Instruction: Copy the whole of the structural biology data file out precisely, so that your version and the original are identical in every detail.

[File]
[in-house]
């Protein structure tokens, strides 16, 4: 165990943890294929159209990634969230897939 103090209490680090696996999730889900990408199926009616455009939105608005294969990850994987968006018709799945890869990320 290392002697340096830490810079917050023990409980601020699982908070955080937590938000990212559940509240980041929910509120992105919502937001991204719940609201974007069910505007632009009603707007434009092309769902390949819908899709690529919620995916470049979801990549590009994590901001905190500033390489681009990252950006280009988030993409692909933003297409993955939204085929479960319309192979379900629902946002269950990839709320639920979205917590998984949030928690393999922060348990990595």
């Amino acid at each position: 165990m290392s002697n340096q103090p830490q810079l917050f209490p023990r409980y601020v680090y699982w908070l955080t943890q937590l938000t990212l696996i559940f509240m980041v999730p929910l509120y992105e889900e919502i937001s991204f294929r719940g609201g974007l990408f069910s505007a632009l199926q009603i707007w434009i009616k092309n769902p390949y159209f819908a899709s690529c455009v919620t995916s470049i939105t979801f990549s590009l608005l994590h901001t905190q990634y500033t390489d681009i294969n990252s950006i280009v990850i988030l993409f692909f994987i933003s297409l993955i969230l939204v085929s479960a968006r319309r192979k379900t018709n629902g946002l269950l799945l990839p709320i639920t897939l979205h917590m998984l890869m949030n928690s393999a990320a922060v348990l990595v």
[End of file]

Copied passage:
[in-house]
């Protein structure tokens, strides 16, 4: 165990943890294929159209990634969230897939 103090209490680090696996999730889900990408199926009616455009939105608005294969990850994987968006018709799945890869990320 290392002697340096830490810079917050023990409980601020699982908070955080937590938000990212559940509240980041929910509120992105919502937001991204719940609201974007069910505007632009009603707007434009092309769902390949819908899709690529919620995916470049979801990549590009994590901001905190500033390489681009990252950006280009988030993409692909933003297409993955939204085929479960319309192979379900629902946002269950990839709320639920979205917590998984949030928690393999922060348990990595």
């Amino acid at each position: 165990m290392s002697n340096q103090p830490q810079l917050f209490p023990r409980y601020v680090y699982w908070l955080t943890q937590l938000t990212l696996i559940f509240m980041v999730p929910l509120y992105e889900e919502i937001s991204f294929r719940g609201g974007l990408f069910s505007a632009l199926q009603i707007w434009i009616k092309n769902p390949y159209f819908a899709s690529c455009v919620t995916s470049i939105t979801f990549s590009l608005l994590h901001t905190q990634y500033t390489d681009i294969n990252s950006i280009v990850i988030l993409f692909f994987i933003s297409l993955i969230l939204v085929s479960a968006r319309r192979k379900t018709n629902g946002l269950l799945l990839p709320i639920t897939l979205h917590m998984l890869m949030n928690s393999a990320a922060v348990l990595v």